Belfast Telegraph

Private care homes facing ‘crisis’ over staff shortages and agency costs in Northern Ireland

Warning: Helen Chambers
Warning: Helen Chambers
Mark Bain

By Mark Bain

Private nursing homes across Northern Ireland are facing an unprecedented funding crisis, the manager of a Belfast care home has warned.

Helen Chambers of Victoria Care Home in south Belfast said 20 years of warnings have gone unheeded by the authorities, and the sector is now staring into the abyss.

"Private nursing homes are in crisis," she said.

"The problem is right here, right now, and the authorities have been aware this has been coming for some time and done nothing.

"We've had report after study after research and so far we've got nowhere and it's becoming more frustrating for us by the day.

"Beds are closing, nurses are leaving for agencies and private nursing homes are no longer able to afford the type of care our older people need and deserve."

Ms Chambers outlined the scale of the financial crisis.

"For a single Saturday cover shift from an agency nurse, it costs me £744. Per week, per patient, we receive £672. Someone needs to tell me how those figures add up, because I certainly can't make it work.

"I don't blame nurses for going to agencies. They pay better, much more than we can afford, but that shouldn't be the case and it leads to real problems in the continuity of care we feel is so important to our elderly people.

"Nursing homes are being forced to close their nursing units and become residential only. But the question is, if no one is going to be able to provide the specialised care people need in their older years, then where are they going to go?

"That's going to put even more pressure on hospitals. The backlog is already there and it's only going to get worse.

"But we have no one in Stormont to make decisions. I have no one to go to, to make sure these concerns are heard. Our elderly are being let down and the problem is about to explode. In the meantime we have our politicians doing nothing by squabbling while people are suffering.

"We need funding to keep the staff nurses we have and bring new staff nurses in. That's the only solution I can see.

"Not only are agency staff much too expensive for us, we are never sure of getting the same nurse each time. Caring for the elderly is critical and it needs to be done on a consistent basis, with the same nurses who know each person's needs."

Victoria currently has 28 residents, with 20 staff nurses employed to care for them.

"We take pride in the care we provide, but I can't ask my staff to work any longer during the week, they're already doing more than enough hours and that wouldn't be fair on either them or the residents," she said.

"Our residents get familiar with who is helping them. It comforts them. The nurses here know the medication needed and the routines. I'm not saying an agency nurse is a bad nurse, they're not, it's just that it's difficult for me as a manager to maintain that continuity of care that's so important. A new agency nurse comes in and needs trained. The following week we get a different nurse and have to start that process over again.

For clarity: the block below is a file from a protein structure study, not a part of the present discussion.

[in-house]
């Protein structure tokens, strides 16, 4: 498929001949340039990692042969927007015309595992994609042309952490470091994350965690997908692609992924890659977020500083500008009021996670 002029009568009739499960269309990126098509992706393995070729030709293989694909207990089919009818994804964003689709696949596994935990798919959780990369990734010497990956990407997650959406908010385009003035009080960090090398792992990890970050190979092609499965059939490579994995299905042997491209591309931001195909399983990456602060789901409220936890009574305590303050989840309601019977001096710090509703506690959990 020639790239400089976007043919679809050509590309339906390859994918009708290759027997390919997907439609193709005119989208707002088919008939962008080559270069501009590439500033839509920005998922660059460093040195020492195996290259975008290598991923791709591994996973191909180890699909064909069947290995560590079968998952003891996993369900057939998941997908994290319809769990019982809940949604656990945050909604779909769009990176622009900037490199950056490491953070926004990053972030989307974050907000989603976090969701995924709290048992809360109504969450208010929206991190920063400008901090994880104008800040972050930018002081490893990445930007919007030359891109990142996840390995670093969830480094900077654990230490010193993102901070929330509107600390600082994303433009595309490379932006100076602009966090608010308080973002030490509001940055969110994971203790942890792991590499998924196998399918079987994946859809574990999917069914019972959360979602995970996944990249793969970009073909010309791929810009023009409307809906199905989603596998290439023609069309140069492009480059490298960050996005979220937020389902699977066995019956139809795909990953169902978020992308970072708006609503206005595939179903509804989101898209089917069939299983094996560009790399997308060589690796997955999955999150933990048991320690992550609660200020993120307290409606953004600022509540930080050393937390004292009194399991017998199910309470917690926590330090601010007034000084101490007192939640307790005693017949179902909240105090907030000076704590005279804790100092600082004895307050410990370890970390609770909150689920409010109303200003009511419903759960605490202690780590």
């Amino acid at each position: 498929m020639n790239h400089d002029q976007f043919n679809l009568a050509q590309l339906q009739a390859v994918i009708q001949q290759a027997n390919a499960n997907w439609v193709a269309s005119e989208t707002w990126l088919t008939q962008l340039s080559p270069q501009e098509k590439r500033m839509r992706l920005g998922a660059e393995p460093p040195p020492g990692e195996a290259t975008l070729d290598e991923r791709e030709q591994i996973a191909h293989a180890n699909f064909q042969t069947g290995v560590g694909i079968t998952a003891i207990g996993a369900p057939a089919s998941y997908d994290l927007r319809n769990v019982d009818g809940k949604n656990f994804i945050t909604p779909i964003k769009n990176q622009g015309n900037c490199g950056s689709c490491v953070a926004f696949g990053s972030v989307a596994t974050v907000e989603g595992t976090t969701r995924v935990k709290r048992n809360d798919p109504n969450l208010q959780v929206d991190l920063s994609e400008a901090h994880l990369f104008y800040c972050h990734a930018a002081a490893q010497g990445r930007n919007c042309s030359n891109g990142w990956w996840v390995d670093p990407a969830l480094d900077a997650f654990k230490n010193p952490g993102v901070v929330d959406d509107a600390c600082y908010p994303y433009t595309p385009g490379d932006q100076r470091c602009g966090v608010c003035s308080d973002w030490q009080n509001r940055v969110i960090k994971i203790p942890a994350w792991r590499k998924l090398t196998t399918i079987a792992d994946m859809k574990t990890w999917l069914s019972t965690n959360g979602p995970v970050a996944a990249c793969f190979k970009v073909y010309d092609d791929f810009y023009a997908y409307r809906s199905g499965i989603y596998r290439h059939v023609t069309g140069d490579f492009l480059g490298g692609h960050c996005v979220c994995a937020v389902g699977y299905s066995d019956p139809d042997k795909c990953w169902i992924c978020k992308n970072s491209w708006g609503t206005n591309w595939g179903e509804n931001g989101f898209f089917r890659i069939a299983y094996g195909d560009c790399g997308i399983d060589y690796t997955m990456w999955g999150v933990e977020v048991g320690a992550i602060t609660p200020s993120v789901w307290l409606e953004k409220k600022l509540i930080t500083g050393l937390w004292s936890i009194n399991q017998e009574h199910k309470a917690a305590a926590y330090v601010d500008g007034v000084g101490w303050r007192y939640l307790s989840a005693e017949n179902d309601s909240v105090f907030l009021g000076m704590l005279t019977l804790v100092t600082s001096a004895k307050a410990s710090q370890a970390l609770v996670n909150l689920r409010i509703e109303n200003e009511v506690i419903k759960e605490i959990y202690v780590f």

"I've been a manager for 32 years and I could see these problems coming.

"I'm amazed the authorities have been sitting back and allowing the situation to snowball from a warning into a crisis. Standards of care are slipping, through no fault of the nursing homes. The window for mistakes is wider every week and sadly it's the elderly people who are paying the heaviest price.

"It's now almost impossible for us to hire our own staff, as nurses gravitate towards agency work when they leave college. It's only natural, as they pay more and I don't blame them, but we need someone to step in and level the playing field so we can keep the quality of care our elderly people deserve.

"Our residents in Victoria consider this their home, but I've seen other elderly people moved from pillar to post as other nursing homes have closed.

"It's heartbreaking. And what's more heartbreaking is that the way things are, with no minister at Stormont, the problem is just being allowed to fester.

"I'd ask our politicians to come along to our home at Victoria, see the distress and the stress people are working under to provide the care needed for our elderly. We need the authorities to wake up and see the crisis in front of them.

The Commissioner for Older People Eddie Lynch echoed those concerns.

He said: "Having recently met with Ms Chambers I completely agree with her with regard to the current crisis in the private nursing sector and many of her concerns are highlighted in my Home Truths report on Dunmurry Manor Care Home.

"The reliance on and high cost of agency staff, as well as the difficulties recruiting nurses for homes, are particular areas of concern for me as they are systemic issues the private nursing home sector now faces.

"My team is analysing the response from the Department of Health to the recommendations in Home Truths and will further this debate in due course."

The Department of Health said it would be taking a closer look at the concerns raised and would be responding in detail in due course.

"The department is acutely aware of the growing pressures across adult social care. These are by no means unique to Northern Ireland," a statement said.

"We are committed to an ambitious reform agenda for social care to address these challenges in a sustainable fashion. The HSC in Northern Ireland continues to be committed to ensuring that the quality of care for all our residents in all our care homes remains of the highest standard."

Belfast Telegraph


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